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 Maintenance Nuts & Bolts - May 2015

Michael Cowley

With the Memorial Day Weekend upon us let us remember, on Monday, May 25th, those who fought and gave their lives serving their country.   


 See you Next Month!


Fine Tune Your MRO Stock Levels -
Get the Most for Your Inventory $$$$

I have been in a lot of different organizations with totally different business models with all kinds of products and services and there is one common denominator. Everyone has trouble with and needs to improve the basic maintenance management components like creating better work orders, better preventive maintenance procedures and effectiveness, and the one that overwhelms all of us, better communication.


Another common lost opportunity is the lack of a structured and organized parts and supply room. When I confront these organizations in my training or during a full maintenance assessment and inquire why they don't have any sort of supply room they respond with comments like;

  • We are too small,
  • We are too big,
  • We are too complicated,
  • We are too spread out,
  • It won't work here,
  • We use too many parts each day,
  • And on and on

Those of you who know me the best know my response.... BS! I don't care how big or small or how difficult your business and operation is, there is no excuse not to have a dedicated and organized supply and parts storage room, period! If you only have two maintenance employees and your parts are in an unused custodial closet I still expect it to be neat, clean, and organized with a lock on the door with only two or three keys...Yours and your two employees.


So the title of this month's TOM is about Fine Tuning your MRO Stock levels which everyone with some sort of organized stock room should be concerned with. The difficultly with doing this is you must have an organized, structured, and secured location to begin with. Without this you will never be able to fine tune you stock levels or investment and the 'tail will be wagging the dog forever!' The bottom-line is organize it, label it, and lock it! The rest is easy.


So now let's assume we have done the above and we are ready to "Fine Tune Your Stock Levels".


The first thing to do is figure out how you plan on labeling your shelves and bins. This should be a simple row, shelf, and bin location system that is easy to understand and was developed with a lot of common sense. The location numbers should be crossed referenced with your computer management system and hopefully is the same as your work order management system so the location can be referenced with system part numbers, OEM parts numbers, and any other vendor numbers you use on a regular basis like Grainger.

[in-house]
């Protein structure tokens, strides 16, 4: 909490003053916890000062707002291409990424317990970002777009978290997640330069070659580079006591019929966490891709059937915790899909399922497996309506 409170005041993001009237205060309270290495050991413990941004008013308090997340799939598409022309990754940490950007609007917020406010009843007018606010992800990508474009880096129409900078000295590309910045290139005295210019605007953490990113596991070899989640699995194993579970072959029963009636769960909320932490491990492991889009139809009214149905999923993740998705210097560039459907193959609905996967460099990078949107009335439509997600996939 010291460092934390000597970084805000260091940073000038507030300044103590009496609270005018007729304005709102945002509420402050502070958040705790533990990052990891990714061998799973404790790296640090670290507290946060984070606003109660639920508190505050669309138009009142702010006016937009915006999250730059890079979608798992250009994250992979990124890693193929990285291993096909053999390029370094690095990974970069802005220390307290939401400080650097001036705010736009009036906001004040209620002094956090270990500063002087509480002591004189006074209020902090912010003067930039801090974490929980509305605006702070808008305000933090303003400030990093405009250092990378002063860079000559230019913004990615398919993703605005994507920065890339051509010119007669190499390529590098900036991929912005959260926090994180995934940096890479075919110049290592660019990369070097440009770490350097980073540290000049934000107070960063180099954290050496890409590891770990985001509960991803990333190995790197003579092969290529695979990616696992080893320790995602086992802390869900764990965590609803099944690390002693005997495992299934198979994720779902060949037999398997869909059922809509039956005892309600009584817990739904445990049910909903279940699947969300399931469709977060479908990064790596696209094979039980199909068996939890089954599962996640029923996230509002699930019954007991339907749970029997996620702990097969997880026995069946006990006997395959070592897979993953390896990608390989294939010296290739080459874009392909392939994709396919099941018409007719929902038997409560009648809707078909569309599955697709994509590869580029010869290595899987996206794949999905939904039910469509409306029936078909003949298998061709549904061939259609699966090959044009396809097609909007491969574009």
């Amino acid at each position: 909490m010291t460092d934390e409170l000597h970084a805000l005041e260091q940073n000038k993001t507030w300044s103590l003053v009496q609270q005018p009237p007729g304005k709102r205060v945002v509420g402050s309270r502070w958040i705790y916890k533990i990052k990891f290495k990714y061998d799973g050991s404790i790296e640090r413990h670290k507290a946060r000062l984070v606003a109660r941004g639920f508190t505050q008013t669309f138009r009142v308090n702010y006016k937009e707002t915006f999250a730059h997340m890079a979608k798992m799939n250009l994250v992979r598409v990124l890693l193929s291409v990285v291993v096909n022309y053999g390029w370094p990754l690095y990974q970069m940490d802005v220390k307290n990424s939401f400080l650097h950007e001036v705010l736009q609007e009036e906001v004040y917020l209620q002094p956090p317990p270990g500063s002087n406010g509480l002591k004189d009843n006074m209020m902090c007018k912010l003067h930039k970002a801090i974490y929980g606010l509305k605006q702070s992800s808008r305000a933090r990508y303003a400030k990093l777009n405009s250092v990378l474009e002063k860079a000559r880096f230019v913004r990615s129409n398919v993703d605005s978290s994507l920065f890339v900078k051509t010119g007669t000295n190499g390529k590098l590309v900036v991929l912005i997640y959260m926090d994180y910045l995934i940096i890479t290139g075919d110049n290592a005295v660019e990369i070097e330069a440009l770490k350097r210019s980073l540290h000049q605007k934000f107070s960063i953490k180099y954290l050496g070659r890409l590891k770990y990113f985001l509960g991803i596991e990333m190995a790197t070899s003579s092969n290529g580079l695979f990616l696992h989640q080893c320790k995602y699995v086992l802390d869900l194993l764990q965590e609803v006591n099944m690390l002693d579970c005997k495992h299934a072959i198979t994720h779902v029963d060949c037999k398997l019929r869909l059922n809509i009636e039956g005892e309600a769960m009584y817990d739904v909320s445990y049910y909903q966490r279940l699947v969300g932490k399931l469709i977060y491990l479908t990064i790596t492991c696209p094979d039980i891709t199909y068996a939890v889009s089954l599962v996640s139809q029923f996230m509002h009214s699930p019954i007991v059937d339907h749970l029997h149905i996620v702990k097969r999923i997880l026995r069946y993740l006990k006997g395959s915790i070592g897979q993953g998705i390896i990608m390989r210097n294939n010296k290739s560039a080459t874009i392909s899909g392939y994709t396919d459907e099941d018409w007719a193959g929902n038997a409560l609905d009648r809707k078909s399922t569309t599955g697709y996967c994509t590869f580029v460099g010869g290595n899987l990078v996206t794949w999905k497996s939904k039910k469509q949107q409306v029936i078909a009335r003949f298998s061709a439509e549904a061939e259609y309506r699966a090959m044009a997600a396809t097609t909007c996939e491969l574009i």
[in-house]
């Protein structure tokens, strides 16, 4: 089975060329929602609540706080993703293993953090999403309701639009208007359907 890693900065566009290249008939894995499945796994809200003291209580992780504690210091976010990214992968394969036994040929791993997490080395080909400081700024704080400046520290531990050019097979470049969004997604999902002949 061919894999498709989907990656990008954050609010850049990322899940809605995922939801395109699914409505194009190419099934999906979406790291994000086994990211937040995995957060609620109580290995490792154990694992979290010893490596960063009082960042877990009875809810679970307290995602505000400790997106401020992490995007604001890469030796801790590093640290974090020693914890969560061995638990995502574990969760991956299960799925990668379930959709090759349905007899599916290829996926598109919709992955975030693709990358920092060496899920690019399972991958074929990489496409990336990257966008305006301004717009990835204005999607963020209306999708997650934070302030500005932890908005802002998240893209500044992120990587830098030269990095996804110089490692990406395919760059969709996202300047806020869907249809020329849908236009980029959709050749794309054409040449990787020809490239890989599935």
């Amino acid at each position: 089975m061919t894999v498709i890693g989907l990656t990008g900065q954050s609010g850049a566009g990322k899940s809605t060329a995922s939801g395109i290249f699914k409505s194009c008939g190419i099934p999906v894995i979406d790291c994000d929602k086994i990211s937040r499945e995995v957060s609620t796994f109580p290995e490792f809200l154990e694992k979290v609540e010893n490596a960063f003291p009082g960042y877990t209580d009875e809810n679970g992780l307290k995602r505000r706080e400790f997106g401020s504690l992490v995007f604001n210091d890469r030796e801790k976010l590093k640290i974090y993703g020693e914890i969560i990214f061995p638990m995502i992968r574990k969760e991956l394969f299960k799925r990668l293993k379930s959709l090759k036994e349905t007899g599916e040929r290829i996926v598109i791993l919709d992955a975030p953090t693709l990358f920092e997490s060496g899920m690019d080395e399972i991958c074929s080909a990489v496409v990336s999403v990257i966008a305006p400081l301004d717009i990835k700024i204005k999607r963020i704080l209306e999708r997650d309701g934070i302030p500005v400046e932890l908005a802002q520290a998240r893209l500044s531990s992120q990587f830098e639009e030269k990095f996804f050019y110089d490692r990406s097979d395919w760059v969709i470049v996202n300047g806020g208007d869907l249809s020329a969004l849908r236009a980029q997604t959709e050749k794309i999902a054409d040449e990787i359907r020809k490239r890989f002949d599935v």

The next thing to do is place the most commonly used items in the front of your supply area at an easy to reach level for all employees with access to the supply area. If you are storing repair parts for your equipment they should be grouped in the same area. Repair parts for machinery have a visual component to it when you are in the middle of a difficult repair. You may not have all the parts numbers for a repair so you may need to look at the parts selection available to ensure you don't forget the gasket that is on the next shelf.


Now things are organized, locked, secured, and in the proper place so it is time to fine tune your stock. The keys to this are as follows;

  • Document and track everything coming in and leaving your stock area, everything!
  • Develop a Min and Max system which will feed and trigger your automatic reordering system. The Max amount to stock is determined by the normal number of parts used in between your predetermined ordering cycle. You always need enough parts in the bin so you always have required amounts for maintenance. The Min amount triggers the reordering with enough parts in the bin to last until the reordered parts are placed in stock.
  • Perform continuous cycle checks throughout the year. If you have a large stock room do a little every month or week. Cycle checks are used to validate your computerized inventory numbers to ensure major shrinkage does not exist.
  • Track:
    • Stock-outs - the number of times you try to check something out and it is not in the bin
    • Stock-turns - the number of times a stock item is used during a month, quarter, or year
    • Aged inventory - the time the stock item has been in the stock room without being checked out

If you do all of the items mentioned above you will have a well-functioning stock room that should give you the most for your inventory dollars.


Remember the keys are to:

  • Organize it,
  • Label it,
  • Lock it, and
  • Measure its performance.

Even if it is only a closet or a small cage in the mechanical room, they all can be efficient and serve you well.


 See You Next Month! 


June Tip of the Month
Why Your Kitting Process May Not Be Working
Miss an Earlier Tip?
You will find them
all here
MN&B Issues
Mike Discusses Justifying Maintenance Staffing Levels
  Video Link
NFMT High Performance
Buildings Conference
& Expo
NFMT-Fort Worth
June 2-3, 2015
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